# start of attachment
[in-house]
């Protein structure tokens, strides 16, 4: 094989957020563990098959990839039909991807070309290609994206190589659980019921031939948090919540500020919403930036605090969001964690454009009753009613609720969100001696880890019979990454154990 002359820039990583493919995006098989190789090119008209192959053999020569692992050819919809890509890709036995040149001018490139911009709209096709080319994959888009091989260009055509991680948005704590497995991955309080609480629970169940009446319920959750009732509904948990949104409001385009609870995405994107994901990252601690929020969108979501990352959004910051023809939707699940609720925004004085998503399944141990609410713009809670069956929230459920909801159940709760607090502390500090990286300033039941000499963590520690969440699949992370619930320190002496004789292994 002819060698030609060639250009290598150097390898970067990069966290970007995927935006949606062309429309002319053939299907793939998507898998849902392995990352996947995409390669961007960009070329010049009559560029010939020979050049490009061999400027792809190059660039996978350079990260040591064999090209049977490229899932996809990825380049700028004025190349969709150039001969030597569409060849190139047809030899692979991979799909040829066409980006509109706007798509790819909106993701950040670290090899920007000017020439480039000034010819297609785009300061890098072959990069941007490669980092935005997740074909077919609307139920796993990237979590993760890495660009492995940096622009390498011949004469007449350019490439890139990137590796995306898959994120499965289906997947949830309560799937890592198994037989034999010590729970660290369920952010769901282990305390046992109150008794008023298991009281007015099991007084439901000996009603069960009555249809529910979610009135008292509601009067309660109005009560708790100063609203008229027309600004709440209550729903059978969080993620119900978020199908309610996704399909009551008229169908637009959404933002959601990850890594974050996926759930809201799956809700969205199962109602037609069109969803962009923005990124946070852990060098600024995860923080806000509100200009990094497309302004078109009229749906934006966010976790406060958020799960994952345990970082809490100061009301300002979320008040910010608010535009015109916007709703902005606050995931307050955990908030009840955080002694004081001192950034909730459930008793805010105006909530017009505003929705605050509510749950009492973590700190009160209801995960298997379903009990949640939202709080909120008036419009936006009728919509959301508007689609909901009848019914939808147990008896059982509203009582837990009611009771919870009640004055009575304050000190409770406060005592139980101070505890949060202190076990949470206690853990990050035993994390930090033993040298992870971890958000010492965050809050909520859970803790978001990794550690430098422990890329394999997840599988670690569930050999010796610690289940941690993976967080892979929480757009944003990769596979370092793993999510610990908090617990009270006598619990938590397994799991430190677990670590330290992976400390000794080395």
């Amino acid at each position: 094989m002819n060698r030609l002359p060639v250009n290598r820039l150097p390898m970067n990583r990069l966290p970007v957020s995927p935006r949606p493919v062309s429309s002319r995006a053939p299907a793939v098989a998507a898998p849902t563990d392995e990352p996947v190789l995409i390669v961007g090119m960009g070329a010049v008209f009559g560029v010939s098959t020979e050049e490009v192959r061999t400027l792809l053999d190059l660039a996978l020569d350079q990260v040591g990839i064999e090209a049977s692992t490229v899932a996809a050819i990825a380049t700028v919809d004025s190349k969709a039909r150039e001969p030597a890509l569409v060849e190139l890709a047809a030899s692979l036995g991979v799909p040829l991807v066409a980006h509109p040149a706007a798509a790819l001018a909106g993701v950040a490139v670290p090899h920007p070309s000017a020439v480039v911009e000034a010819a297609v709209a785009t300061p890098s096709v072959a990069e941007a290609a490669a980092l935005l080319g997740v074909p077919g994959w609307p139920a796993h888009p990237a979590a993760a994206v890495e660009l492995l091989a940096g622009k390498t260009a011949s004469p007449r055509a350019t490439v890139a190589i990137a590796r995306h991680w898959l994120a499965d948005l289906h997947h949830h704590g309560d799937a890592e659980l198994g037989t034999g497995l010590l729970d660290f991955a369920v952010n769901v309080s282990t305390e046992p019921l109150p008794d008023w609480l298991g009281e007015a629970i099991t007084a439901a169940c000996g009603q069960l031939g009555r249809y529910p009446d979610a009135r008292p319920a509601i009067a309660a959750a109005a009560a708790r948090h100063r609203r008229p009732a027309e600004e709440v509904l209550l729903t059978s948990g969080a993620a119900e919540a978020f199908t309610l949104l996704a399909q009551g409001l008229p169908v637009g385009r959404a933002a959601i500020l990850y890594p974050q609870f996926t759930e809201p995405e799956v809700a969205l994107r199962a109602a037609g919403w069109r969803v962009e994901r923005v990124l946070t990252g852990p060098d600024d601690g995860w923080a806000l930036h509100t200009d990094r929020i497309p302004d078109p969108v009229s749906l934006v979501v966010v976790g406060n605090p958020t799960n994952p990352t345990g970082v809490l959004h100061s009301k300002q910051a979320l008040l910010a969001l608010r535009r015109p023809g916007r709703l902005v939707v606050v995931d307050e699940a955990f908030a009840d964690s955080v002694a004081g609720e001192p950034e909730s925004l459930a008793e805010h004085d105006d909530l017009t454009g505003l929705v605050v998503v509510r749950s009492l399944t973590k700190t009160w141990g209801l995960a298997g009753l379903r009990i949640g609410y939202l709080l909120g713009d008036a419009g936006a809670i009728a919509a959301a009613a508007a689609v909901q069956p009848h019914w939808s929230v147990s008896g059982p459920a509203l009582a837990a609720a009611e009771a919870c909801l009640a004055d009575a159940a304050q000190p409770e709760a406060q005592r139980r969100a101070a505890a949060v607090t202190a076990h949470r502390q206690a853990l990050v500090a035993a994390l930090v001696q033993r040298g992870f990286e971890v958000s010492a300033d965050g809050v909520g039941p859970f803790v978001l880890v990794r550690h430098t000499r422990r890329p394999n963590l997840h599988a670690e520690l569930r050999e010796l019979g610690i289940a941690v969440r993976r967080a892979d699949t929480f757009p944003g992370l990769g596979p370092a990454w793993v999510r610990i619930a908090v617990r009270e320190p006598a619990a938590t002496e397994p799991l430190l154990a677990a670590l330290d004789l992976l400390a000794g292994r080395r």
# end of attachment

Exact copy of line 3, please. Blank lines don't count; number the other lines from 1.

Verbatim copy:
């Amino acid at each position: 094989m002819n060698r030609l002359p060639v250009n290598r820039l150097p390898m970067n990583r990069l966290p970007v957020s995927p935006r949606p493919v062309s429309s002319r995006a053939p299907a793939v098989a998507a898998p849902t563990d392995e990352p996947v190789l995409i390669v961007g090119m960009g070329a010049v008209f009559g560029v010939s098959t020979e050049e490009v192959r061999t400027l792809l053999d190059l660039a996978l020569d350079q990260v040591g990839i064999e090209a049977s692992t490229v899932a996809a050819i990825a380049t700028v919809d004025s190349k969709a039909r150039e001969p030597a890509l569409v060849e190139l890709a047809a030899s692979l036995g991979v799909p040829l991807v066409a980006h509109p040149a706007a798509a790819l001018a909106g993701v950040a490139v670290p090899h920007p070309s000017a020439v480039v911009e000034a010819a297609v709209a785009t300061p890098s096709v072959a990069e941007a290609a490669a980092l935005l080319g997740v074909p077919g994959w609307p139920a796993h888009p990237a979590a993760a994206v890495e660009l492995l091989a940096g622009k390498t260009a011949s004469p007449r055509a350019t490439v890139a190589i990137a590796r995306h991680w898959l994120a499965d948005l289906h997947h949830h704590g309560d799937a890592e659980l198994g037989t034999g497995l010590l729970d660290f991955a369920v952010n769901v309080s282990t305390e046992p019921l109150p008794d008023w609480l298991g009281e007015a629970i099991t007084a439901a169940c000996g009603q069960l031939g009555r249809y529910p009446d979610a009135r008292p319920a509601i009067a309660a959750a109005a009560a708790r948090h100063r609203r008229p009732a027309e600004e709440v509904l209550l729903t059978s948990g969080a993620a119900e919540a978020f199908t309610l949104l996704a399909q009551g409001l008229p169908v637009g385009r959404a933002a959601i500020l990850y890594p974050q609870f996926t759930e809201p995405e799956v809700a969205l994107r199962a109602a037609g919403w069109r969803v962009e994901r923005v990124l946070t990252g852990p060098d600024d601690g995860w923080a806000l930036h509100t200009d990094r929020i497309p302004d078109p969108v009229s749906l934006v979501v966010v976790g406060n605090p958020t799960n994952p990352t345990g970082v809490l959004h100061s009301k300002q910051a979320l008040l910010a969001l608010r535009r015109p023809g916007r709703l902005v939707v606050v995931d307050e699940a955990f908030a009840d964690s955080v002694a004081g609720e001192p950034e909730s925004l459930a008793e805010h004085d105006d909530l017009t454009g505003l929705v605050v998503v509510r749950s009492l399944t973590k700190t009160w141990g209801l995960a298997g009753l379903r009990i949640g609410y939202l709080l909120g713009d008036a419009g936006a809670i009728a919509a959301a009613a508007a689609v909901q069956p009848h019914w939808s929230v147990s008896g059982p459920a509203l009582a837990a609720a009611e009771a919870c909801l009640a004055d009575a159940a304050q000190p409770e709760a406060q005592r139980r969100a101070a505890a949060v607090t202190a076990h949470r502390q206690a853990l990050v500090a035993a994390l930090v001696q033993r040298g992870f990286e971890v958000s010492a300033d965050g809050v909520g039941p859970f803790v978001l880890v990794r550690h430098t000499r422990r890329p394999n963590l997840h599988a670690e520690l569930r050999e010796l019979g610690i289940a941690v969440r993976r967080a892979d699949t929480f757009p944003g992370l990769g596979p370092a990454w793993v999510r610990i619930a908090v617990r009270e320190p006598a619990a938590t002496e397994p799991l430190l154990a677990a670590l330290d004789l992976l400390a000794g292994r080395r």